Sketch by Tom Hachtman
Wouldn’t you know that the New York Review of Books wouldn’t pass up the chance to feed into the urban legend claiming that Stein really meant it when she quipped that Hitler ought to have the Nobel Peace Prize, in 1934.
The NYRB reviewed The Steins Collect, the traveling exhibition that finally reached the East shores at the end of February, opening at the NY Metropolitan Museum. 11 months in the running, one would imagine that reviewers had time to get acquainted with the show and its topic, gather correct information about Gertrude Stein and her siblings, about the Stein controversy (also in the running for 11 months), and that maybe even read some Gertrude Stein. The NYRB assigned the task to Michael Kimmelman, professor of architecture, who repeats and makes mistakes that are typical for someone coming to the task out of the blue.
“More than a hundred books” about Stein "in the past decade or so"? Sorry, the academic count is some 30 books and 70 dissertations.
If you present new books about and by Gertrude Stein, how can you mention Ida: A Novel and not know or leave out the more eminent new critical edition of Stanzas in Meditation, by the same Yale University Press?
Mr. Kimmelman states: “Michael and Sarah, husband and wife, … created a salon of their own on the rue de Fleurus.”
Excuse me, but there was only one salon on that rue, and that was Gertrude and Leo’s at 27 rue de Fleurus! Michael and Sarah’s rival salon was in the rue Madame, a fact that looms large in the exhibition. How to get something this basic wrong, you may wonder.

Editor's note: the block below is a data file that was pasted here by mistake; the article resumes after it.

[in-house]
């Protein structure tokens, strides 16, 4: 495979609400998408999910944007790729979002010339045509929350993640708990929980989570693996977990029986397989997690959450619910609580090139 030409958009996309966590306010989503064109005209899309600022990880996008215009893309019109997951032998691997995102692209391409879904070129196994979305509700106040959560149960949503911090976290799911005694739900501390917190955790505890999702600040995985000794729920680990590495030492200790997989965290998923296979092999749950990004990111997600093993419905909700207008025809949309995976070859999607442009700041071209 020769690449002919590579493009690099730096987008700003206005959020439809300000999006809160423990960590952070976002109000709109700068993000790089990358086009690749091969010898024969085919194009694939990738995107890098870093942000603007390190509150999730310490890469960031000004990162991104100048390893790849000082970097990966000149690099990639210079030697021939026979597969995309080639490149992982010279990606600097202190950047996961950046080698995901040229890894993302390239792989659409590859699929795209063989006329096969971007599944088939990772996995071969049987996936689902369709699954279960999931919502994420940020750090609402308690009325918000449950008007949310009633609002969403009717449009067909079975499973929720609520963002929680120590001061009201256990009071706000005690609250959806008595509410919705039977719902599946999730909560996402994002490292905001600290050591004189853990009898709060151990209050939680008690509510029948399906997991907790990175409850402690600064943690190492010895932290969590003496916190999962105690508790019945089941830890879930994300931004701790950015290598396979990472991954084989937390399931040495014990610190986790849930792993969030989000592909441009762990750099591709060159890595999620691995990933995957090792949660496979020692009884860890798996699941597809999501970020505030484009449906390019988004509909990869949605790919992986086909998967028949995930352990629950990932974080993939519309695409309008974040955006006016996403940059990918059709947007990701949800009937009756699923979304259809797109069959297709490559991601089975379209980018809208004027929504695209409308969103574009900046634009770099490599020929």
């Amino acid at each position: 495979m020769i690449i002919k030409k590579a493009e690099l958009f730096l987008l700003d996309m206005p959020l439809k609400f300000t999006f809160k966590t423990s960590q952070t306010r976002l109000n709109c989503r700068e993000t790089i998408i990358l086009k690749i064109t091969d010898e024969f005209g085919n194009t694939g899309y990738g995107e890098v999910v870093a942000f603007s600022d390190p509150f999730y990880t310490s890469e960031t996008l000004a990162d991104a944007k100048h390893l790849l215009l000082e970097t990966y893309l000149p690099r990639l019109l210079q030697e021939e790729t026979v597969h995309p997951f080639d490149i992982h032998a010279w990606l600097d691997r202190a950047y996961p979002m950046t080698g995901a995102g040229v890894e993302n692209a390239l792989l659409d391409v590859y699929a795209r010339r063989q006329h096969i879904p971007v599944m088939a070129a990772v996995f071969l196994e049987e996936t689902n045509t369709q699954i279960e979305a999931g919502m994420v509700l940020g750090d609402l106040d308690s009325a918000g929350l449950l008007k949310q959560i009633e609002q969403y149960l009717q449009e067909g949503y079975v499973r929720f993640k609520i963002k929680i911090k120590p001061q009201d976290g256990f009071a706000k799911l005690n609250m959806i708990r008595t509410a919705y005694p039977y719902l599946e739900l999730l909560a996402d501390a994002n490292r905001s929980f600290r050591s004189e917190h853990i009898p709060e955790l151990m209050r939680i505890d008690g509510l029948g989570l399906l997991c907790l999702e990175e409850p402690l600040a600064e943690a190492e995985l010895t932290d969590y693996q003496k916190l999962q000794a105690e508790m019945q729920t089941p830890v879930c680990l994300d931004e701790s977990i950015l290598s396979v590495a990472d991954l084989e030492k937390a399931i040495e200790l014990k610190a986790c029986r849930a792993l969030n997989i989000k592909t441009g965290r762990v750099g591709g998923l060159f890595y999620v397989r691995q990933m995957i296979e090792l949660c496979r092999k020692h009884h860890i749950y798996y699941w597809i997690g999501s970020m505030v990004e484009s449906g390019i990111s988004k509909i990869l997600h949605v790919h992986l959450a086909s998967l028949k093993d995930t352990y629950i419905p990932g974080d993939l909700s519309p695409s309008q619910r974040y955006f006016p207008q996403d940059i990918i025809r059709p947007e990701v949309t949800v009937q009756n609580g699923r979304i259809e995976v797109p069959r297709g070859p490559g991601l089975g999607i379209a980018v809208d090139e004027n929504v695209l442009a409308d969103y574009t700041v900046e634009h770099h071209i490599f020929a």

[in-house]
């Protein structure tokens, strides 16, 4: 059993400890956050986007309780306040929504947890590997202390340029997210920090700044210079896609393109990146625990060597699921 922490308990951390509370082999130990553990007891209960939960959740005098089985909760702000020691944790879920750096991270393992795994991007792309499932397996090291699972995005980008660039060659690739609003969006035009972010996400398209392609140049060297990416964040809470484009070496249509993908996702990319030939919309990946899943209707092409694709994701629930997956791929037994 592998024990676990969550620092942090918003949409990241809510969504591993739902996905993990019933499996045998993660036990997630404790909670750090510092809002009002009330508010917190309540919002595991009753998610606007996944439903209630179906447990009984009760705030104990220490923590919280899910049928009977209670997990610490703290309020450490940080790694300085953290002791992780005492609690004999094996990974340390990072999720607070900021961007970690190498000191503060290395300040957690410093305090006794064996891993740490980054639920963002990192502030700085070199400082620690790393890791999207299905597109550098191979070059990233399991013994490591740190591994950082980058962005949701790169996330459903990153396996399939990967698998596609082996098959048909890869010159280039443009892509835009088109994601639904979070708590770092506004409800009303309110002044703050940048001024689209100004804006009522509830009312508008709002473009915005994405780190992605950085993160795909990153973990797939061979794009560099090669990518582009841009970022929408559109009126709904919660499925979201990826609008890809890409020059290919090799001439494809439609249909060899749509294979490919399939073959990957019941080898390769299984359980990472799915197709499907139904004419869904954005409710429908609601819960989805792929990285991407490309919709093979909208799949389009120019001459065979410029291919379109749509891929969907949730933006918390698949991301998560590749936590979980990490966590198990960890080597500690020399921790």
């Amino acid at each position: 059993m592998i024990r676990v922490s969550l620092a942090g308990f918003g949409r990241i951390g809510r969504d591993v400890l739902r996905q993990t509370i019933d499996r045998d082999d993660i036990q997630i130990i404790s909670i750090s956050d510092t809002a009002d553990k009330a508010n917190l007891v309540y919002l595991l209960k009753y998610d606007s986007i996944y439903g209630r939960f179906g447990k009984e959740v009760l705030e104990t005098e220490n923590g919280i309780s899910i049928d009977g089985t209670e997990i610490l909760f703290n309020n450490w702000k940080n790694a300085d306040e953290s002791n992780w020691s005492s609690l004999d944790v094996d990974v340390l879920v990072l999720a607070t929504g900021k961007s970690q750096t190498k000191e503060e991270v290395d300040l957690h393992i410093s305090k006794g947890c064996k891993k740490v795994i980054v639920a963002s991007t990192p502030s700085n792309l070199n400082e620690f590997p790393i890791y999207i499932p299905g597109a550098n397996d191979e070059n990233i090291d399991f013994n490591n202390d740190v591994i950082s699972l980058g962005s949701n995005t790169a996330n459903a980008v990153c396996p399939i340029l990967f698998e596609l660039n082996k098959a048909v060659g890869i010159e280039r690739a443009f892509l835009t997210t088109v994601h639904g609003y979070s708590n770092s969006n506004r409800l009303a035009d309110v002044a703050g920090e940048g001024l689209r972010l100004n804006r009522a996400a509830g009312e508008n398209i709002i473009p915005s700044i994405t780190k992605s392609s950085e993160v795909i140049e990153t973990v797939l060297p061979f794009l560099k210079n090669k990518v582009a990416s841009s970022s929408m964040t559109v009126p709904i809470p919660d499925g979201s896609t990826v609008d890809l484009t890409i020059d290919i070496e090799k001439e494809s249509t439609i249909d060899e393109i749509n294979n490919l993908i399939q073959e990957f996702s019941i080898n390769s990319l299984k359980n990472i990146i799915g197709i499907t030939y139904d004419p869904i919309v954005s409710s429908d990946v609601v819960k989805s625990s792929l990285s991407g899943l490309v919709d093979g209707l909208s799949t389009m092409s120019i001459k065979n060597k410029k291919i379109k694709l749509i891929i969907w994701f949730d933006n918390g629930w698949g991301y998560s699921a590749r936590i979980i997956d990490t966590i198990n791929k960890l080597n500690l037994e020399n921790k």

And do you wonder, then, what Mr. Kimmelman knows about Stein and Hitler?He reports: “’Hitler should have received the Nobel Peace Prize,’ she meanwhile told The New York Times Magazine in 1934, and alas, she apparently meant it.”
Here we go again.
The lack of reading Stein, the apparent misreading of an obvious, cutting irony, the failure to explore the matter – what else is new? I have commented on it repeatedly, but the urban legend will last as long as critics like Mr. Kimmelman and colleagues review Gertrude Stein. What is the information the critic bases this on? Janet Malcolm and her (according to Mr. Kimmelman) “excellent” book Two Lives: Gertrude and Alice? But Malcolm, mean-spirited as she loves to be, accords Stein her famous irony. So we can pinpoint the culprit. Mr. Kimmelman has read another book about Stein, he really has: Barbara Will’s Unlikely Collaboration!
As I said before: Will uses highly speculative language to make her case against Stein. The great majority of Stein critics, biographers and academic experts have agreed about this obvious irony (which I see as a prime example of Jewish humor), and Will at first admits it, too. But then she twists it in her wily, willful way: She muses: “Stein probably wanted her audience to respond in both ways…” She claims there is “a strong element of conviction and intentionality in such pronouncements, as though she requires – indeed demands –that her words be taken literally.” She denies Stein’s sarcastic humor by arguing, “her political ‘pontifications’ are not clearly ironic but apparently deeply felt.” (all quotes page 71-72). Are we to take this sort of language – “probably wanted,” “as though she requires, indeed demands,” “apparently” as clean, academic scholarship? To my reading eyes, this language is an obvious manipulation of the reader. Apparentlythe author has no argument, no evidence, and neither, alas, does Mr. Kimmelman.
In order to explore these matters again in greater detail than I did in the Los Angeles Review of Books and in my blog posts, I have summed up my studies of the Stein controversy of the last 11 months in an essay for the newly republished magazine Trivia: Voices of Feminism.
If you are interested in the urban legend being debunked, here is your chance!
Here Gertrude Stein fiction is decoded. The detective story,
Tinker Tailor Soldier Stein
is to be continued.